Working from the Buku-Larrŋgay Mulka Centre in Yirrkala, Djakaŋu Yunupiŋu first exhibited her paintings in 2021 at the age of seventy-two, after caring for her late sister Mrs N Yunupiŋu for many years. She had previously participated in printmaking workshops with her sisters when in 2011 they collectively made the renowned, Seven Sisters suite of prints.
She is the daughter of the late Gumatj leader, activist, and prominent Australian painter Muŋgurrawuy Yunupiŋu (c.1905–1979). Her family are celebrated across literary, artistic, and political fields with her brother, Dr Mandawuy Yunupiŋu, a founding member and lead singer of Yothu Yindi, and her elder brother, Yunupiŋu, recently deceased, a leader in land rights legislation and former Northern Land Council chairman. Her six sisters are all esteemed artists and previous winners of the National Aboriginal and Torres Strait Islander Art Awards.
Djakaŋu paints on bark using earth pigments and gapan (clay) applied with a small brush called a Marwat, which is a small brush made by hand using fine, straight, human hair. She methodically applies the paint onto the surface of the bark using a technique called rarrk (cross-hatching). Through dedicated practice she has honed and refined this technique.
Tears of the Djulpan illustrates a songline that can be drawn from Arnhem Land through the islands of Southeast Asia to what is now known as Singapore. The story, shared by Djakaŋu’s father, explains that women paddle in their canoe from island to island collecting from the land then lighting their fires. The delicate balance of land, sea and stars must be respected, everything depends on it. If the fires are lit before the women return home to cook their food, they will cry. Djakaŋu paints this rain, falling out of season as tears from the sky, known as gurmalili.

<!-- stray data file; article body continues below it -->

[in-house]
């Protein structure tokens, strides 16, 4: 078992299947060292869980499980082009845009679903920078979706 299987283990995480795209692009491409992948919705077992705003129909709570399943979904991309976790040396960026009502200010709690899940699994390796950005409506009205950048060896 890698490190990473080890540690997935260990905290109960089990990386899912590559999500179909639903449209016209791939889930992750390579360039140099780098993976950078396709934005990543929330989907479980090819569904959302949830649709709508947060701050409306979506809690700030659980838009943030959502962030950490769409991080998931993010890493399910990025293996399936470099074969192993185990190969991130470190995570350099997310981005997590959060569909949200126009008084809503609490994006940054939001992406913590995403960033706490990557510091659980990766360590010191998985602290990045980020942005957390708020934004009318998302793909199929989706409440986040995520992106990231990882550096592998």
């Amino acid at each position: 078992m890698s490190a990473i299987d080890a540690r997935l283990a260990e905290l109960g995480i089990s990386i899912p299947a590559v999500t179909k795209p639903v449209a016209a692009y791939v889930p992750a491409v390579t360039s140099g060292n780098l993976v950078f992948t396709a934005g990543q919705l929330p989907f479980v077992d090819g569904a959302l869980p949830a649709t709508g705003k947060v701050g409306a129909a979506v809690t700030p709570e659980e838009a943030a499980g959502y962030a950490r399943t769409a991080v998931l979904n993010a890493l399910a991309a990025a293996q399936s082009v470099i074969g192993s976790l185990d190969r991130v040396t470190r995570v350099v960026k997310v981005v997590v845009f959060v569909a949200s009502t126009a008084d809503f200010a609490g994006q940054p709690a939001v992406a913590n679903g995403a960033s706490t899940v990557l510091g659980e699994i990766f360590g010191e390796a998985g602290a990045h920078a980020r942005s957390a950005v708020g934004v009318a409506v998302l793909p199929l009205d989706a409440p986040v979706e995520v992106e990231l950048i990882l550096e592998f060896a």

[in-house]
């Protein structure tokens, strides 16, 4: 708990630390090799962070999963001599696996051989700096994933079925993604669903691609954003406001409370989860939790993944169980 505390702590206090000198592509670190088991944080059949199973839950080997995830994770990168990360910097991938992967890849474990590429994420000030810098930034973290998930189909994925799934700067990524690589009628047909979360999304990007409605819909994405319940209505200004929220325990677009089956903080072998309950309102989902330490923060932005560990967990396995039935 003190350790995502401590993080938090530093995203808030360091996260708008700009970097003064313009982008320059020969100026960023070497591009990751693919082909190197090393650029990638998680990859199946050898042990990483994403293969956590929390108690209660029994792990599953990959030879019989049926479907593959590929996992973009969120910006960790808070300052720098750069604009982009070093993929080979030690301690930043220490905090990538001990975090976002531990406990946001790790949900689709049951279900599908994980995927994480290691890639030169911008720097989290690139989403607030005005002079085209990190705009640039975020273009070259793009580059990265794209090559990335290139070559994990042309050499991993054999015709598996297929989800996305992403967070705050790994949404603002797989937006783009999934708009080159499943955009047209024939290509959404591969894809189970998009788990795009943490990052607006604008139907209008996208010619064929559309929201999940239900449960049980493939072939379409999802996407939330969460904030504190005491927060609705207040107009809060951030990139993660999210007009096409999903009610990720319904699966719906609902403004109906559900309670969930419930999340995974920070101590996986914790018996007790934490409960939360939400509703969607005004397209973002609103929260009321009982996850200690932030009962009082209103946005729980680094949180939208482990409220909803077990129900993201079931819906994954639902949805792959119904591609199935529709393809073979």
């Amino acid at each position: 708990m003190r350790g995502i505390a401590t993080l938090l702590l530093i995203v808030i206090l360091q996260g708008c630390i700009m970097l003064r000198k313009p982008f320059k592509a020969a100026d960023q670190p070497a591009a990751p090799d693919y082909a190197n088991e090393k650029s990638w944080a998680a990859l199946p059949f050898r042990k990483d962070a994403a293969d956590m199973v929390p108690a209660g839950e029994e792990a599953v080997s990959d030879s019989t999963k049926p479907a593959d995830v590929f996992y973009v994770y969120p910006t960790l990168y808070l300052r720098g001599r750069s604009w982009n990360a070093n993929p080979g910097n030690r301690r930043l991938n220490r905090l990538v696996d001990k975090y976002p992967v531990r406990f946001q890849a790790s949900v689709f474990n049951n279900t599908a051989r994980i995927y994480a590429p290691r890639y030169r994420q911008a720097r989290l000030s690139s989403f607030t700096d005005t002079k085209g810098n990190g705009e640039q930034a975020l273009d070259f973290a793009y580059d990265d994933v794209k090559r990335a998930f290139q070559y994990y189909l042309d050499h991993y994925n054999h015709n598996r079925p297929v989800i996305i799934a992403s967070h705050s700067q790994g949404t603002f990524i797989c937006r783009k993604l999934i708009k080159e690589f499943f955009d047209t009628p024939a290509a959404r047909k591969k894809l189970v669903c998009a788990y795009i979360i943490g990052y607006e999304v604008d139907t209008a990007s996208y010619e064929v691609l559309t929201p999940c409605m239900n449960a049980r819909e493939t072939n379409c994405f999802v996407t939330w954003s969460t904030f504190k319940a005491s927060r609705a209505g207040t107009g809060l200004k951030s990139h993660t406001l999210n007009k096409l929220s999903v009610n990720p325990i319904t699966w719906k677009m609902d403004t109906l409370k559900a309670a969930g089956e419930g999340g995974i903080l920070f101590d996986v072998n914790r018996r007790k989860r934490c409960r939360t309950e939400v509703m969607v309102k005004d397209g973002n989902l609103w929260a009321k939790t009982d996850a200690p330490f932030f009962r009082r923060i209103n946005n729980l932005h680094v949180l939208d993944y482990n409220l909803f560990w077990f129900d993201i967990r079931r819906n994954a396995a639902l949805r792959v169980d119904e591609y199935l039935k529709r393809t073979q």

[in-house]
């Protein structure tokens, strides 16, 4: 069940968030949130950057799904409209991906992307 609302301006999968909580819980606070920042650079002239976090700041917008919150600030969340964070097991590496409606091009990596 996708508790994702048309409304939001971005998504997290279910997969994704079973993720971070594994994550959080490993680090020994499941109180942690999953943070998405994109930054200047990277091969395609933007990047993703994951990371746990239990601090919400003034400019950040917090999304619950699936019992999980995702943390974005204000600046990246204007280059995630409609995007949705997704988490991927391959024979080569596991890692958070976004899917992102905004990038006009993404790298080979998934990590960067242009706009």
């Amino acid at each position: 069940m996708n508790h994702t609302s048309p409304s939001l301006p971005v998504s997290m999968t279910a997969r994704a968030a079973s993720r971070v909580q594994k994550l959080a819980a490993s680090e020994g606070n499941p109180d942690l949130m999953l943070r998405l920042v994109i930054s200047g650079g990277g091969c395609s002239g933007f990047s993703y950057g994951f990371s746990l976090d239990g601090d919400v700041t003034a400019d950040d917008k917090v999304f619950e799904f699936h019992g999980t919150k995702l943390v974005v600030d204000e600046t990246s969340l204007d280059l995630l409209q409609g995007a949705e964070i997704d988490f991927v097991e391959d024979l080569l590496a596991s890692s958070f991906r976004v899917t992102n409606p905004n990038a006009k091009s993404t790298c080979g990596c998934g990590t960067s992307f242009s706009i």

Djakaŋu tells of how she would go to school and then comeback to watch her father paint and listen to the stories of Djulpan. Her father explained to her how the story had been painted for a long time and gave Djakaŋu, and her sisters, permission to start painting different parts of the story.
Buku-larrnggay Mulka Centre
Buku-larrnggay Mulka Centre, is an Aboriginal art centre located in far Northeast Arnhem Land in community of Yirrkala. A multidisciplinary centre providing space and facilities for artists and the broader community of all generations. It houses studio space, workshops, the Mulka digital production space and Yirrkala Print Space. The Mulka Centre is particularly popular with young people who congregate during the school holidays to view footage of their ancestors and Yolŋu cultural practice and ceremony.
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Djakaŋu Yunupiŋu has refined the use of her chosen painting tools and materials to a level of mastery, rarely diverting from her methods. What is your signature style or specialised skill?